“If there’s anything I’ve learned in my time at NYU, it’s that social work is more of a calling than an interest,” says Frankie Molina. “And we’re all here because we’re not good at math.” Growing up as the child of immigrants in Spanish Harlem, Frankie realized that things were “different” for his community. His parents taught him empathy, and from a young age, he recognized the negative impact of poverty on his friends and family. As he got older, he wanted to make things better, but didn’t know how. When he applied to NYU for psychology and sociology, his friends urged him to consider the NYU Silver School of Social Work instead. Nearly four years later, he’s found a path that lets him help others full-time.
A student government participant throughout high school, Frankie joined Silver’s Undergraduate Student Government Association (USGA) during his first semester at NYU. He was eager to find a sense of community while effecting positive change for his classmates. While he joined USGA as a delegate, he’s now copresident alongside Nabila Basar. “Before the pandemic, I had a bunch of big ideas,” he says. “Now I’ve had to pivot my expectations. Making sure the community is doing OK is my biggest goal this year. The pandemic has taken a toll, and surviving is the important part. But I also want to plant seeds for the future.” In the year ahead, Frankie hopes to improve the internship application process and increase communication between the administration and students.
Closing the Opportunity Gap
In addition to USGA, Frankie is a member of the Jumpstart Program at NYU, a national early education organization. Jumpstart trains college students to close the opportunity gap by teaching and inspiring preschool children in under-resourced neighborhoods. Every week, Frankie works alongside educators and peers to ensure kindergarten readiness and give children the individualized attention they need to thrive. “Working with Jumpstart has made me want to advocate for early childhood education access and equity in my career as a social worker,” he affirms. “Plus, I get to meet the most adorable children, who make me smile no matter what.”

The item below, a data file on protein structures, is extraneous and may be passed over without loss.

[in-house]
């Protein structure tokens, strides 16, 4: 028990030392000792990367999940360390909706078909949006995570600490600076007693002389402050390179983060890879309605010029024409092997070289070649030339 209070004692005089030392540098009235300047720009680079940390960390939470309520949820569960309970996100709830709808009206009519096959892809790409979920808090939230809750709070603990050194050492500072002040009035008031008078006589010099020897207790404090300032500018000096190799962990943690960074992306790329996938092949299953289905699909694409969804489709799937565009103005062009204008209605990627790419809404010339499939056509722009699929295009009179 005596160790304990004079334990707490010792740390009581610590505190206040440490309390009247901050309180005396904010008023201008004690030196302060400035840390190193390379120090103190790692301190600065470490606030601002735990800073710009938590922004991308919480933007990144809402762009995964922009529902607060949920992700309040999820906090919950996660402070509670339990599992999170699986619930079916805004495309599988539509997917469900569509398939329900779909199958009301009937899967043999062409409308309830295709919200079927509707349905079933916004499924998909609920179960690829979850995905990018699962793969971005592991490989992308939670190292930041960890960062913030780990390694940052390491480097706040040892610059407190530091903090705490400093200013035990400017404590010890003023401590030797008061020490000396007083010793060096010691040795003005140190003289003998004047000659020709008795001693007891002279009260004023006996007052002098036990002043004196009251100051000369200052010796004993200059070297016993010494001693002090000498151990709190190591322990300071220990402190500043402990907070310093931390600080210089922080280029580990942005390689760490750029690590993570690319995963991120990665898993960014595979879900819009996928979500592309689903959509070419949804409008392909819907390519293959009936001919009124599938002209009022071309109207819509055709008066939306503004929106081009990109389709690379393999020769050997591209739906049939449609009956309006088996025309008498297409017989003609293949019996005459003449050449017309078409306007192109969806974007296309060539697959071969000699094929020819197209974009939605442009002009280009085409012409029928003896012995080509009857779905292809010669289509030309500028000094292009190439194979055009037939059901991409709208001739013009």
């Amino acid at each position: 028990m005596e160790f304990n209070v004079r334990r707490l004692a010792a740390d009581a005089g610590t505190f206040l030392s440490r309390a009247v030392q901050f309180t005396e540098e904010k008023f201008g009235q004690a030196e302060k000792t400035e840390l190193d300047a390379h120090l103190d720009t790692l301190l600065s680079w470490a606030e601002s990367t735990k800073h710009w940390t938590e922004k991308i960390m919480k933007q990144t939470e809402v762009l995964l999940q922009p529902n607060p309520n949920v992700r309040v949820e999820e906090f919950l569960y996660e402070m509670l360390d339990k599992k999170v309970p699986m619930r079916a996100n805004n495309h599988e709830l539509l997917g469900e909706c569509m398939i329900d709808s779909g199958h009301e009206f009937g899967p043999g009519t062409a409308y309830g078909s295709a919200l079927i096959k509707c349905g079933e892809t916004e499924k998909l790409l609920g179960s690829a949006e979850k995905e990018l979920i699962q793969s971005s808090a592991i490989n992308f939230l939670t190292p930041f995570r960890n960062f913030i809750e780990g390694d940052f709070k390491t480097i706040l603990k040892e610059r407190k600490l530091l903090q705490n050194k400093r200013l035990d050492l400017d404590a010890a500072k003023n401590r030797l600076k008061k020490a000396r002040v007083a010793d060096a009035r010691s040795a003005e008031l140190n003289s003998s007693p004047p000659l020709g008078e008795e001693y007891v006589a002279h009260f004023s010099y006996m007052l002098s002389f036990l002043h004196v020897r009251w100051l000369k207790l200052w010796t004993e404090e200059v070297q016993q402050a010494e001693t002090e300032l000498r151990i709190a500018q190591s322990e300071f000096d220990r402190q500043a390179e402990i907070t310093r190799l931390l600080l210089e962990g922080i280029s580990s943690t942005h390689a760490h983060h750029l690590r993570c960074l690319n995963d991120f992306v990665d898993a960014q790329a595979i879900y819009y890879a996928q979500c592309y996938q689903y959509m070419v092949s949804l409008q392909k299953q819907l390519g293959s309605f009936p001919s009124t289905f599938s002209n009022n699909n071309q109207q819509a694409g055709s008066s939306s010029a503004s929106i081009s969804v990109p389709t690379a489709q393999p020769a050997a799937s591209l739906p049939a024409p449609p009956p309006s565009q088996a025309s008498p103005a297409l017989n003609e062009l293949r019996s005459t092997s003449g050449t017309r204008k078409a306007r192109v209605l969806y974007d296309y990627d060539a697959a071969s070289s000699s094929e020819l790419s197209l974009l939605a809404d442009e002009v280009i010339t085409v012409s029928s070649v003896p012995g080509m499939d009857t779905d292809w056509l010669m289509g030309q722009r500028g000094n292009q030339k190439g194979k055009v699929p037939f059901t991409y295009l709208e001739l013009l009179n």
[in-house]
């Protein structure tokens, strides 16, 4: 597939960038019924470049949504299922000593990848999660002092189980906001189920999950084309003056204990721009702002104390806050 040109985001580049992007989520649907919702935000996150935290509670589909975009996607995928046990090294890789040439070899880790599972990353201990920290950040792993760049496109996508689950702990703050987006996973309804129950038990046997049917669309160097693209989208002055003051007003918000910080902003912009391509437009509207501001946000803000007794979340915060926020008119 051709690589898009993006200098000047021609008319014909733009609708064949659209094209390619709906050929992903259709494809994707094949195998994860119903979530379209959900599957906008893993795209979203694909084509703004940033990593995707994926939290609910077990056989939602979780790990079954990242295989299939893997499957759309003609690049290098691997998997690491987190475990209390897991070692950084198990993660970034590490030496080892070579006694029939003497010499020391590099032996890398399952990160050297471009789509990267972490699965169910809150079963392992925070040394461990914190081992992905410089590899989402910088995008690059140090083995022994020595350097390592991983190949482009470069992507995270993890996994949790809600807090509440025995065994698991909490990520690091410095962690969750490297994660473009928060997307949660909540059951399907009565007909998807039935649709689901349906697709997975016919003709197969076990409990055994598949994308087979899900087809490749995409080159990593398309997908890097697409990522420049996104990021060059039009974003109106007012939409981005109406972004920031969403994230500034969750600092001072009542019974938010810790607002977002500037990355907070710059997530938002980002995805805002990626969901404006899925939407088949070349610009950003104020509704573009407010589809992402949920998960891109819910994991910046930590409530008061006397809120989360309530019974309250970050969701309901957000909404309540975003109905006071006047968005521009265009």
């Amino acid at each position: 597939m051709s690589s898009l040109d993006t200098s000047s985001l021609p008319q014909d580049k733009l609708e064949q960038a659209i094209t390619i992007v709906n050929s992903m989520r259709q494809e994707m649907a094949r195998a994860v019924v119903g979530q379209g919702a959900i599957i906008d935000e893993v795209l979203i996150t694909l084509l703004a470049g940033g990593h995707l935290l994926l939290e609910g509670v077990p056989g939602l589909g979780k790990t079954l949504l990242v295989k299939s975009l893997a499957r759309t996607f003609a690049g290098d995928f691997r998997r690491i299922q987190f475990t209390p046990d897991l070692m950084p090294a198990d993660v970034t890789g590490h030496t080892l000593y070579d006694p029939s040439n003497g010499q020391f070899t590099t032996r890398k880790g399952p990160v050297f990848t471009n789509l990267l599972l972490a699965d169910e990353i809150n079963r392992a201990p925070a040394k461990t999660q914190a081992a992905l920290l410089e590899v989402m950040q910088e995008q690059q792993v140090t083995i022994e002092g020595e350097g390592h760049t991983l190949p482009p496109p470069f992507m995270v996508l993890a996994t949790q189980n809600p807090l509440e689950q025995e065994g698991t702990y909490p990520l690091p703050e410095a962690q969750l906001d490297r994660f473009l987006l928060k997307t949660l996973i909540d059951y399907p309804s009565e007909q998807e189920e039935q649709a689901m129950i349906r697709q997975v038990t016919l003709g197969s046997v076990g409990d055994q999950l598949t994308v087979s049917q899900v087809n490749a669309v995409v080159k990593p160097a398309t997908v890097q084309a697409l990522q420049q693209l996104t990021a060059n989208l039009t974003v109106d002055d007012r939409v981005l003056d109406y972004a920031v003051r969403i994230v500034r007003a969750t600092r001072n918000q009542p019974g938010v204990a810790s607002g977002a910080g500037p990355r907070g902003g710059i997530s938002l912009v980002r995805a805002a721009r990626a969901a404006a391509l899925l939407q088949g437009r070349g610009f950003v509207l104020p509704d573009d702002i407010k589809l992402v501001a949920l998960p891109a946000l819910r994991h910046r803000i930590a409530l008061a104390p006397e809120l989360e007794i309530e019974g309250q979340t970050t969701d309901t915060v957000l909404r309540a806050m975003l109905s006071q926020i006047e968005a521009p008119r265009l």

Growing in the Classroom
At Silver Frankie has taken a number of inspiring classes. However, his courses with Professor Zoila Del-Villar stand out. Last year he took the Social Welfare Agencies and Organizations course with her. This semester, he’s taking her Social Welfare Programs and Policies class. While the classes were intense for him at first, they shaped his viewpoint and path at NYU and beyond. In particular, Professor Del-Villar’s courses taught him to examine and question his role in entrenched social systems. “These classes provided lessons that I’ll take with me everywhere I go—as a student, a New Yorker, and a social worker,” Frankie says.
Seeking New Solutions
After nearly four years at Silver, Frankie’s aspirations haven’t changed since he first decided to be a social worker. He wants to work at the community level, helping organizations and empowering individuals to advocate for change. In particular, he’s interested in anti-gentrification and anti-displacement causes. To that end, he plans to pursue his Master of Social Work, with a focus on community organizing. “I remember watching the show The Get Down a few years ago. In it, one of the characters ran a community center for the South Bronx in 1970s New York. It was just a show, but seeing someone take direct action to help people whom the government has failed was inspiring,” Frankie explains. “I want to keep doing that on-the-ground work in the years ahead. And thanks to NYU, I know how to get there.”